Property owners disagree over future of CADI program - WFXG FOX54 Augusta - Your News One Hour Earlier

Property owners disagree over future of CADI program

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AUGUSTA, GA (WFXG) -

Clearing the sidewalks and streets of leaves - that's what a December day looks like for people employed by the Clean Augusta Downtown Initiative or CADI.

But the program which has cleaned up trash on the streets for five years could be headed for the dumpster soon.

"We need about 40 more signatures," said the Director for the Downtown Development Authority, Margaret Woodard.

To keep CADI on the streets, the DDA needs 110 signatures from property owners and approval from Commissioners.

When we hit the streets, we found property owners settling on different sides of the trash heap.  

"We're struggling against it," said downtown business owner Mike Walraven.

Paul King the general manager of REX Property & Land, LLC had a different opinion, "We're willing to pay a little extra to ensure the property isn't just clean in front of where we have our ownership, but our neighbors and adjoining blocks and properties are clean as well."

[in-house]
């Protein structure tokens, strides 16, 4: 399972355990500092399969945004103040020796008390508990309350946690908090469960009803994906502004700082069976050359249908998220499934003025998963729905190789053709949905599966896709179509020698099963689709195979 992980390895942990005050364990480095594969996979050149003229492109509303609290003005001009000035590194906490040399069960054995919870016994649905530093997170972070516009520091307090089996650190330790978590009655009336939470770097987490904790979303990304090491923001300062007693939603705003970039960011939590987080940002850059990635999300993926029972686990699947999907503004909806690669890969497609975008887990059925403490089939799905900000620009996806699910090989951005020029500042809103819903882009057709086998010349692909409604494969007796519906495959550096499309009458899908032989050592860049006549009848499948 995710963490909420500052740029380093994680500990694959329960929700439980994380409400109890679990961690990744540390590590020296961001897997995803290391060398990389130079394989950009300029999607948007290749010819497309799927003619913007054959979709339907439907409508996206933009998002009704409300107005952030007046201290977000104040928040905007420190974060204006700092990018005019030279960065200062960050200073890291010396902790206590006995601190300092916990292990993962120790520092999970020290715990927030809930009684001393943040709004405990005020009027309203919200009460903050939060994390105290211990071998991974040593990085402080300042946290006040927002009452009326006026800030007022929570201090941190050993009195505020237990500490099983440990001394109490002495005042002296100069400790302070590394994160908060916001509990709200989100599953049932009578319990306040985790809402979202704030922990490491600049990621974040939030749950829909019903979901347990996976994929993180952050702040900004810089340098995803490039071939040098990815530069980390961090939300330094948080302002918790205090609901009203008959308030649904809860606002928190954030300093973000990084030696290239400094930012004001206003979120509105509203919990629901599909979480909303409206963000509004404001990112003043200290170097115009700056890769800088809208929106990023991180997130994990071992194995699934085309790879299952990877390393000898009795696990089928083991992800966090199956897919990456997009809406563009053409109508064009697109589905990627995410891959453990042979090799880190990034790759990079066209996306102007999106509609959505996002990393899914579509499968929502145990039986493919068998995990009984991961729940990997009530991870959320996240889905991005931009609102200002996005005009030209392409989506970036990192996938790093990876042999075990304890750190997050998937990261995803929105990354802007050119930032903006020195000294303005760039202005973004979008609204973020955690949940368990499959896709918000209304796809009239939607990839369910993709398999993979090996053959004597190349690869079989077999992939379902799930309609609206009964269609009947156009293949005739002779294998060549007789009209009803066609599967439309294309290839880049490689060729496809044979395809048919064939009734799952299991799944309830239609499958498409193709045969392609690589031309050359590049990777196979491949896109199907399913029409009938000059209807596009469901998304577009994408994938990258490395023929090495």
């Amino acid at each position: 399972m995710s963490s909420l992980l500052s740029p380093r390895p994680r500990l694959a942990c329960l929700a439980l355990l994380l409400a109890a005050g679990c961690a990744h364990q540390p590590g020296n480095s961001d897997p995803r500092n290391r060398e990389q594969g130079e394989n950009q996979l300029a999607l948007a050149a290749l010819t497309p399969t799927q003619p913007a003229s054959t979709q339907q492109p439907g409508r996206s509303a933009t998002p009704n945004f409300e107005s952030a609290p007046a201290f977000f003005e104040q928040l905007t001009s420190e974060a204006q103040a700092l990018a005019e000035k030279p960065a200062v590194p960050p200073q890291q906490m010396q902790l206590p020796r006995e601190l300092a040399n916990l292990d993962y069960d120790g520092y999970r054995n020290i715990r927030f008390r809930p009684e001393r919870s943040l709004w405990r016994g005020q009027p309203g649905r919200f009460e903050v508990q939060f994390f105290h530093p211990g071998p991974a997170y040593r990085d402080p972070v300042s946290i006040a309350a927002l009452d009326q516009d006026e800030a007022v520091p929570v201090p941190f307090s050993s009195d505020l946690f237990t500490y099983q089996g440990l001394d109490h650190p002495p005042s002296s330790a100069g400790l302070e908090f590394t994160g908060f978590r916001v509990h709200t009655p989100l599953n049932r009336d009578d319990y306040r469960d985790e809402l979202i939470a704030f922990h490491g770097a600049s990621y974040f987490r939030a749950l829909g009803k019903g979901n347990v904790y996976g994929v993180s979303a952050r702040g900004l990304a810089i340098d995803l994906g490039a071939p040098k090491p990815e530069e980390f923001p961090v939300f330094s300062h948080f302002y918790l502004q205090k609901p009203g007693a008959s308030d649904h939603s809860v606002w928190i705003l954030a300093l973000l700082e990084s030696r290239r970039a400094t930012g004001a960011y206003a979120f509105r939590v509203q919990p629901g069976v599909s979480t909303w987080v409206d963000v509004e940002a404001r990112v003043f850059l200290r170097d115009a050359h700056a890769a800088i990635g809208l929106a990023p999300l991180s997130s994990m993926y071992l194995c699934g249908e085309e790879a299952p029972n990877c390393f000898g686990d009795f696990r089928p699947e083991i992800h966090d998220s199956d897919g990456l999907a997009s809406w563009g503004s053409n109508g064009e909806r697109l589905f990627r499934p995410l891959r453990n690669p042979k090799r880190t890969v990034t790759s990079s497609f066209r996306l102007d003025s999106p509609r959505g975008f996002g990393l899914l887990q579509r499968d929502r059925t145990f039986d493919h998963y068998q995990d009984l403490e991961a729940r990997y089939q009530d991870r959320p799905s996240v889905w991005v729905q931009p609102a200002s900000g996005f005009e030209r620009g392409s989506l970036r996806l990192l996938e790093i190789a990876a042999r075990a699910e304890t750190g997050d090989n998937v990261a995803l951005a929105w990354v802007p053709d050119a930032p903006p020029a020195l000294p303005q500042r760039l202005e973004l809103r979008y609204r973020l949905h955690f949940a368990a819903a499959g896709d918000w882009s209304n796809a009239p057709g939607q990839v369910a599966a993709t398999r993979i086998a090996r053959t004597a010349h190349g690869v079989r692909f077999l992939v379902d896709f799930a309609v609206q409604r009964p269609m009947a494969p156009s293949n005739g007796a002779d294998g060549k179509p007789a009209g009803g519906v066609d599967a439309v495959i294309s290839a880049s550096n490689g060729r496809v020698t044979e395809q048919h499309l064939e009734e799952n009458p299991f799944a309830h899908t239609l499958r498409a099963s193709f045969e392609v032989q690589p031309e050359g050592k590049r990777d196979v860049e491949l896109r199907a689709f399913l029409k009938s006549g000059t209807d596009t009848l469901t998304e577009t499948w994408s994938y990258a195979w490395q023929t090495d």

"I'm against the CADI and the majority of people and everyone on the 600 block of Broad is against it, we really see no advantage, it's just another tax," said Bill Prince, the owner of Bill's Place.

The DDA plans to present their petition to Commissioners December 18. If commissioners approve CADI through 2017, property owners are expected to shell out $350,000.

Woodard said CADI has been beneficial for the city, "It's making downtown friendlier, we assist stranded motorists, we keep panhandlers at bay, we assist people going to the bank we walk people to their cars."

King said he'd like to see the program continue, "Downtown is much cleaner than it was prior to CADI."

"Where things are clean things are safer and we should be proud that our streets are clean," Woodard, said.

But Walraven isn't convinced it's worth the price tag, "We're a small business and in the economy these days most small businesses need every penny they can keep."

"We don't want anybody doing stuff for us or taking our money, we take care of ourselves," said Prince.

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